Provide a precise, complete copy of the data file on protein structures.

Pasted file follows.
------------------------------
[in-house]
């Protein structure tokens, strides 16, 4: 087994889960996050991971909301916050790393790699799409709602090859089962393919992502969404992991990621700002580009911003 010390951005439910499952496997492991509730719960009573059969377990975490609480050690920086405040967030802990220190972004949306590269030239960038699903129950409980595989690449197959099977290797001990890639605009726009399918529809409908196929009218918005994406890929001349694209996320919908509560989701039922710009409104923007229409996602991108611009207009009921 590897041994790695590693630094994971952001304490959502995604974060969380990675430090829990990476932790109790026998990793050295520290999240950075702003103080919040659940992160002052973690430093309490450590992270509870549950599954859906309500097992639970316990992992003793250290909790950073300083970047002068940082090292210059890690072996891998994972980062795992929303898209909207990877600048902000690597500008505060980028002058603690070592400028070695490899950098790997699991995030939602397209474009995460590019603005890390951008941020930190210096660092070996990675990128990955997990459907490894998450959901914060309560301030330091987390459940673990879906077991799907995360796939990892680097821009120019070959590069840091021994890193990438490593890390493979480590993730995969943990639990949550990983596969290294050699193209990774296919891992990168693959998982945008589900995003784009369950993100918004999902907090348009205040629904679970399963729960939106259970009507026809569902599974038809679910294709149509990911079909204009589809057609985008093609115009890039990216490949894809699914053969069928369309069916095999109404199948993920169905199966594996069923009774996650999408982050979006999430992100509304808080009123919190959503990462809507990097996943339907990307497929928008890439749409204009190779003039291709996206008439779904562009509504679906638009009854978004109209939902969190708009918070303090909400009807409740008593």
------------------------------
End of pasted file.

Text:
[in-house]
């Protein structure tokens, strides 16, 4: 087994889960996050991971909301916050790393790699799409709602090859089962393919992502969404992991990621700002580009911003 010390951005439910499952496997492991509730719960009573059969377990975490609480050690920086405040967030802990220190972004949306590269030239960038699903129950409980595989690449197959099977290797001990890639605009726009399918529809409908196929009218918005994406890929001349694209996320919908509560989701039922710009409104923007229409996602991108611009207009009921 590897041994790695590693630094994971952001304490959502995604974060969380990675430090829990990476932790109790026998990793050295520290999240950075702003103080919040659940992160002052973690430093309490450590992270509870549950599954859906309500097992639970316990992992003793250290909790950073300083970047002068940082090292210059890690072996891998994972980062795992929303898209909207990877600048902000690597500008505060980028002058603690070592400028070695490899950098790997699991995030939602397209474009995460590019603005890390951008941020930190210096660092070996990675990128990955997990459907490894998450959901914060309560301030330091987390459940673990879906077991799907995360796939990892680097821009120019070959590069840091021994890193990438490593890390493979480590993730995969943990639990949550990983596969290294050699193209990774296919891992990168693959998982945008589900995003784009369950993100918004999902907090348009205040629904679970399963729960939106259970009507026809569902599974038809679910294709149509990911079909204009589809057609985008093609115009890039990216490949894809699914053969069928369309069916095999109404199948993920169905199966594996069923009774996650999408982050979006999430992100509304808080009123919190959503990462809507990097996943339907990307497929928008890439749409204009190779003039291709996206008439779904562009509504679906638009009854978004109209939902969190708009918070303090909400009807409740008593």